Home sales

As inflation rises, home sales are expected to decline over the next 2 years


Inflation is heating up and could accelerate further, but the impact on mortgage rates is expected to be modest thanks to the Federal Reserve’s clear roadmap on its plans to withdraw support from mortgage markets in the coming months.

That’s according to the latest economic and real estate forecast from economists at mortgage giant Fannie Mae, who nonetheless see home sales drop over the next two years and mortgage refinances plummet as interest rates rise.

This is the first time that Fannie Mae has provided forecasts until 2023, when they expect the economy to have entered the “mature state of the business cycle”, with the risk of a new one. recession.

Gradual increase in mortgage rates expected

Fannie Mae economists predict that 30-year mortgage rates will rise only modestly over the next two years, reaching 3.4% by the end of 2022, then stabilizing at 3.5% over the course of the last nine months of 2023.

Even though the Fed started cutting its $ 120 billion in monthly treasury bill and mortgage-backed securities purchases that helped keep rates at historically low levels during the pandemic, it gave investors many warnings.

“The Fed was careful to publicize its plans to cut and hike rates to avoid a repeat of the tantrum of 2013, when market expectations suddenly shifted regarding the long-term real rate, and for now. both financial market metrics and long-term surveys. Inflation expectations remain mostly anchored, “Fannie Mae forecasters said.” Therefore, our baseline forecast is that these effects are largely ” anchored, “causing only a slight upward drift in mortgage rates over the next few years.”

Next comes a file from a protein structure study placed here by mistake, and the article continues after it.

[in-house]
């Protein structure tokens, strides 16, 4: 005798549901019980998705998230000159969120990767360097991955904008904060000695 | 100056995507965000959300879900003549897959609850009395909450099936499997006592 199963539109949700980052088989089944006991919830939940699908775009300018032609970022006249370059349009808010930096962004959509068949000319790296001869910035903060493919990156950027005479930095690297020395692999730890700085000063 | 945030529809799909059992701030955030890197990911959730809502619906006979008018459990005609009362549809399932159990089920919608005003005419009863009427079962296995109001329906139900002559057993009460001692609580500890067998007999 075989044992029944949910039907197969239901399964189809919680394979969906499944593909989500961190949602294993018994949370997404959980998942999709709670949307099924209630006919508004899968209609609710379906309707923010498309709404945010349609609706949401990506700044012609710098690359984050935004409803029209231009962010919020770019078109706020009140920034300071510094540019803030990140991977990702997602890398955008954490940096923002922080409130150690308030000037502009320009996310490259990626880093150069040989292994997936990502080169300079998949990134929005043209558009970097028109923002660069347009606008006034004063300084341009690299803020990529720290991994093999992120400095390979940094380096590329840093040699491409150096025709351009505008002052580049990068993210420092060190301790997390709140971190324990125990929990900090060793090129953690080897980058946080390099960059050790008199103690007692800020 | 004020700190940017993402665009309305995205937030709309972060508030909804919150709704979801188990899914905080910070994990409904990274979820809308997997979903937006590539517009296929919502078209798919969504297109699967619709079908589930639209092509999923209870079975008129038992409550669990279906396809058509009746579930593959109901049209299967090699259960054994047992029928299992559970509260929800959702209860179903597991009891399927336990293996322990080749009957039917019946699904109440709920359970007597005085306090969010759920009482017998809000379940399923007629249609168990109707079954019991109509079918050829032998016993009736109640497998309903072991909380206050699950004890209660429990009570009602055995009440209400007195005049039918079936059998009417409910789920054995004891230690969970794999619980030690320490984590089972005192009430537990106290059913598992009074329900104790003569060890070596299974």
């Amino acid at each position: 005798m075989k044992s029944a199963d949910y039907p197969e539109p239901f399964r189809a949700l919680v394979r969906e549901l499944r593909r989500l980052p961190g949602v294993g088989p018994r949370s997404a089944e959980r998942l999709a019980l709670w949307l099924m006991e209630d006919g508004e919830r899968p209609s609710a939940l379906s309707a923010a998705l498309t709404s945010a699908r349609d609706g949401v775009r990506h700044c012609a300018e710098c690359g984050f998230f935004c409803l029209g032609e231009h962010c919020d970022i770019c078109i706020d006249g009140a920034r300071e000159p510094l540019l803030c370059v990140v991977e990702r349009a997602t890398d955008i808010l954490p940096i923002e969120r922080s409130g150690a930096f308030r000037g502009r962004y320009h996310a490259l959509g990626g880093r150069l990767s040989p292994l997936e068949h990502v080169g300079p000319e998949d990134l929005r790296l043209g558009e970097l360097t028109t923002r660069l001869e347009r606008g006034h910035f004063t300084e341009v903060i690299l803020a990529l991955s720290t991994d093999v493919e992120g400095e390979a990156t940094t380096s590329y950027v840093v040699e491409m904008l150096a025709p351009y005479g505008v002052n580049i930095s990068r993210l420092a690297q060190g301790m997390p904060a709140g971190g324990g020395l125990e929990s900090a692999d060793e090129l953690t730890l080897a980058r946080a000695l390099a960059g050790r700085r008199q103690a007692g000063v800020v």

If it starts to look like inflation is more than transient, then mortgage rates could rise “decisively,” according to the report. That’s the view of economists at the Mortgage Bankers Association, who predict that 30-year mortgage rates will rise to 4.3% by the second half of 2023. Freddie Mac and National economists Association of Realtors are in the middle, forecasting that mortgage rates will average 3.7% during the fourth quarter of 2022.

By gradually reducing its asset purchases – by $ 10 billion per month for Treasury securities and $ 5 billion for mortgage-backed securities – the Fed is on track to complete its reduction by June. At this point, it is likely to start raising the short-term fed funds rate if inflation is still on the rise.

Doug Duncan

The Fed has left “some leeway for policy change by committing to the speed of asset reduction for just two months, with adjustments that can be made afterwards,” Fannie chief economist said Mae, Doug Duncan, in a statement. Investors who buy mortgage bonds “will have one eye on the monthly inflation releases and the other on the Fed in the months to come. How credible investors, business leaders and consumers will find the key to changing Federal Reserve beliefs about the transient or sustained level of inflation and the resulting monetary policy actions – their choices will have an impact. impact on economic growth as well as on real estate and mortgage activity.

Fannie Mae forecasters noted that inflation in October, as measured by the Consumer Price Index, was higher than expected: 0.9% month-over-month and 6.2% on an annual basis.

“However, it’s the underlying details that are more worrying,” the forecast said. “Unlike similarly large surges last spring which could be attributed mainly to problems in the auto industry and reopening of sectors, this report showed large-scale price growth.”

It takes about 15 months for the rise in house prices and rents to appear in the consumer price index. The continued strength in home price appreciation and rents could add a percentage point to the consumer price index next year. Fannie Mae economists say they wouldn’t be surprised to see the index surpass 7 or 8% by the end of March 2022.